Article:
Ultimate Guide to Sightseeing in Japan

By Team Japan Switch | August 29th, 2022 

Whether you’re a seasoned traveler or simply in the market for the next great holiday, sightseeing in Japan should most definitely be on your bucket list. This cultural cradle is rich in fascinating history, stunning architecture, and memorable art. Add to that the culinary power trip, and a visit to Japan becomes the next big focus on your agenda.

But you’ve got to make sure you do it right. In planning the perfect Japan trip, you need to take into account several aspects. Like, when’s the best time to visit? What is a must-see? You wouldn’t want to go all the way to Japan, and miss some of the biggest attractions, right?

Well, luckily for you, we’ve got all of that covered in our Ultimate Guide to Sightseeing in Japan!

This article is a part of our extensive series on Japanese Culture and Online Japanese Lessons at Japan Switch.

ebook on tablet

Stop wasting time.

Download your free copy of 29 TIPS + TRICKS TO HACK THE JLPT today and start preparing for the JLPT the right way!

Table of Contents
    Add a header to begin generating the table of contents

    When is the best time to go sightseeing in Japan?

    So first things first, what time of year is preferable for visiting Japan? Should you stick to traditional tourist seasons (summer-autumn), or maybe switch things up a bit?

    Well, as with most tourist destinations, you’re faced with a choice. Traveling to Japan in peak season means you’re getting nicer weather, and possibly more tourist attractions. For instance, traveling in spring will mean you catch Golden Week, which is notorious for its many activities, parades, and celebrations. On the other hand, traveling during such times will also mean facing bigger crowds, longer queues, and of course, steeper prices.

    Here are a few things to remember:

    • If you want to avoid crowds: travel to Japan in mid-January, late May through mid-July, or in September/October
    • If you want to catch the cherry blossom season: travel between late March through April
    • If you want to catch Golden Week: travel in May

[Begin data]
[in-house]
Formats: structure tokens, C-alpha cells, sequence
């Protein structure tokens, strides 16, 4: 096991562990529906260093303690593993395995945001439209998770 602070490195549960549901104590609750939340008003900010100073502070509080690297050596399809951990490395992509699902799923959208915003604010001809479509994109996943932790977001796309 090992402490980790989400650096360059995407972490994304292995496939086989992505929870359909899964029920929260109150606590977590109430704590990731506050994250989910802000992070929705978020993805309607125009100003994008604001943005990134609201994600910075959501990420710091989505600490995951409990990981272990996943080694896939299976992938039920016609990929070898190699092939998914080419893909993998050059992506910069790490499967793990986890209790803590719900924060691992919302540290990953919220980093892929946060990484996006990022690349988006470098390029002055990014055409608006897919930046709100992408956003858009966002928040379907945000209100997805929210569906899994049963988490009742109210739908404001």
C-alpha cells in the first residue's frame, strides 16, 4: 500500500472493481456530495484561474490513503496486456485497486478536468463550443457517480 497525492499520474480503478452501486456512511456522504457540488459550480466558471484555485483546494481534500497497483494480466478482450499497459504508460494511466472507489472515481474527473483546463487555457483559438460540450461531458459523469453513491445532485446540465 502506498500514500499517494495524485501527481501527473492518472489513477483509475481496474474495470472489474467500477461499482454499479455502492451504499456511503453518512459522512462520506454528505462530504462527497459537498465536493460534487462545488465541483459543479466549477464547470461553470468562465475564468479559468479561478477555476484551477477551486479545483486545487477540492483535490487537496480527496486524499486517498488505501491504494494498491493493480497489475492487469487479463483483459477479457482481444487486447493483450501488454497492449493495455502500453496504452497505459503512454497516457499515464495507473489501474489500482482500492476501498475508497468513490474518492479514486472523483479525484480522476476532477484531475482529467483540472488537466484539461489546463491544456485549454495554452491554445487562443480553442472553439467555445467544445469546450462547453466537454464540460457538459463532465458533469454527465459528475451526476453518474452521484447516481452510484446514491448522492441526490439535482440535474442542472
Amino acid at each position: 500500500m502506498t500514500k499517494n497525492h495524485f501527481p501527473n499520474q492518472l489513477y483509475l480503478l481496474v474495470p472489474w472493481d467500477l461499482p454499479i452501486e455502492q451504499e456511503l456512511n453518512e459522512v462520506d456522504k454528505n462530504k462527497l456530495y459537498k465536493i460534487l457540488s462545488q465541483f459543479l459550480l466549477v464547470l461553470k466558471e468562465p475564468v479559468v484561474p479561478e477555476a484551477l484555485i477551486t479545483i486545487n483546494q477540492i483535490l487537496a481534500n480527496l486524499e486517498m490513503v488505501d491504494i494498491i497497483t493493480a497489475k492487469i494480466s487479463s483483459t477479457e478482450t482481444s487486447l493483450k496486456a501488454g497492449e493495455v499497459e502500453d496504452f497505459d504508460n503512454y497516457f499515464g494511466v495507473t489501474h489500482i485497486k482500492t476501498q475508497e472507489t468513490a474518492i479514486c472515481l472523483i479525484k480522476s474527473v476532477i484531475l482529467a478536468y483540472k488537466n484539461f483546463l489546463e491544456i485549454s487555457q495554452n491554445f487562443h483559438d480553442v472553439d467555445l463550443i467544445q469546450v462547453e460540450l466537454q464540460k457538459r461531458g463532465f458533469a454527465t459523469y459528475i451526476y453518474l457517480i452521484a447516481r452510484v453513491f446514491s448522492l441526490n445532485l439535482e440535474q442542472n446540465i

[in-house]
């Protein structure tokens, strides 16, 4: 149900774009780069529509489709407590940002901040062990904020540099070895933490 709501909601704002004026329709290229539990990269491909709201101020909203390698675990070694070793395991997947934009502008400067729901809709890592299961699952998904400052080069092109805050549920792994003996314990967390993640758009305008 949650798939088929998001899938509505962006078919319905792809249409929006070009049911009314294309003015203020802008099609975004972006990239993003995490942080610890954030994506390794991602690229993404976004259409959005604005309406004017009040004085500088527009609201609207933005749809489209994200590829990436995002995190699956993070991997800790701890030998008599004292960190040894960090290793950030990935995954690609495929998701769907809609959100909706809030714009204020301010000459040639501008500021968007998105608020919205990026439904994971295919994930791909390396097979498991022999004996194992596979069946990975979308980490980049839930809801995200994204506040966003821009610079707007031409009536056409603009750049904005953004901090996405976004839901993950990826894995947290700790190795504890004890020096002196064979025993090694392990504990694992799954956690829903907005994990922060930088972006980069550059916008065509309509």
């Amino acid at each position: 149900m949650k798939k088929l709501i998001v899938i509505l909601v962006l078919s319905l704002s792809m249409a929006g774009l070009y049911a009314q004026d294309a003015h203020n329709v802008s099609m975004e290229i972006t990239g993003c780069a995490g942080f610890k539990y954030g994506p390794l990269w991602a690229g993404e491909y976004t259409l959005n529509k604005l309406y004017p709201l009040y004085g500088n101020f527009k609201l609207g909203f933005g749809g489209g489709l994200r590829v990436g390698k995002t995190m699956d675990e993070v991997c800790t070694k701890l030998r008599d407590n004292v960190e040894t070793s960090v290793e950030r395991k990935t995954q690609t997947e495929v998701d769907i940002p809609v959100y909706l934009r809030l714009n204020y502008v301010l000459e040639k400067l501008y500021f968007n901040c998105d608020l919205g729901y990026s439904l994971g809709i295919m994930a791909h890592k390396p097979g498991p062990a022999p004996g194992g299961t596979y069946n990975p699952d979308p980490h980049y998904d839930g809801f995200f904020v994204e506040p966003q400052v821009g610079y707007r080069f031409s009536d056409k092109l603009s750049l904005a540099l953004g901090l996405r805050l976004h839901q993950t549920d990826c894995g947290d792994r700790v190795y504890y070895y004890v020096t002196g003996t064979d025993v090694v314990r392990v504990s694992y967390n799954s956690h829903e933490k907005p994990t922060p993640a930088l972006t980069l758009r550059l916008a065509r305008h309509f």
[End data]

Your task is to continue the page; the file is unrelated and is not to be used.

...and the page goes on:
• If you want more attractions, and don’t mind the crowd (aside from cherry blossom season): travel during the Chinese New Year (early-mid February), during the Obon (mid-August), or during the Autumn Foliage (late November - early December)

    Fortunately, if you don’t want to attend a special event in Japan, and wish to get better prices and less crowds, you’ve got a wide choice. You can travel in all seasons, and enjoy the beauty of a less crowded and more affordable Japan. In winter, travel mid-January; in spring, travel early March or late May; in spring, try June to late July; and in autumn, travel September, October, and even mid-November.

    That being said, there isn’t a single “best time” to visit Japan. It’s all about figuring out your chief trip highlights. Here’s what you’re getting with each season:

    • Winter: hot springs, seafood, skiing;
    • Spring: cherry blossoms, Golden Week
    • Summer: hiking, best weather, several matsuri (traditional Japanese festivals)
    • Autumn: good temperatures, beautiful scenery

    How hot and humid is Japan's summer? How chilly is their winter?  Before you plan the perfect itinerary to go sightseeing in Japan, read our Ultimate Guide to Seasons in Japan.

    Two women walking through the streets of Japan Sightseeing in Osaka

    What is the difference between Tokyo and Osaka?

    The next big question facing travelers through Japan is should you visit Tokyo or Osaka? Crammed full of gorgeous landmarks, delicious food and a bustling nightlife, the two largest cities in Japan often compete for tourist attention. So which should you see first?

    Once again, the answer will depend on your preferences. Though we think both cities are a must-see during your visit to Japan, time and resources may force you to choose one over the other, or at least mean spending less time in one. Here are a few considerations to help you compare Tokyo and Osaka.

    Technological vs. Traditional

    Tokyo is famous for its heavy focus on technology. This is a big, bright city, submerged in neon light, and covered in screens. That means Tokyo is an ideal destination, particularly for youngsters, and tech-lovers. This also makes Tokyo a more unusual choice when it comes to sightseeing. It is probably unique in the world, in the sense that you won’t get another city that’s so heavily reliant on technology.

    On the other hand, if you’re one of those people who aren’t too techy, and who prefer a more conservative approach, Osaka might be the better choice.

    Tokyo is more touristy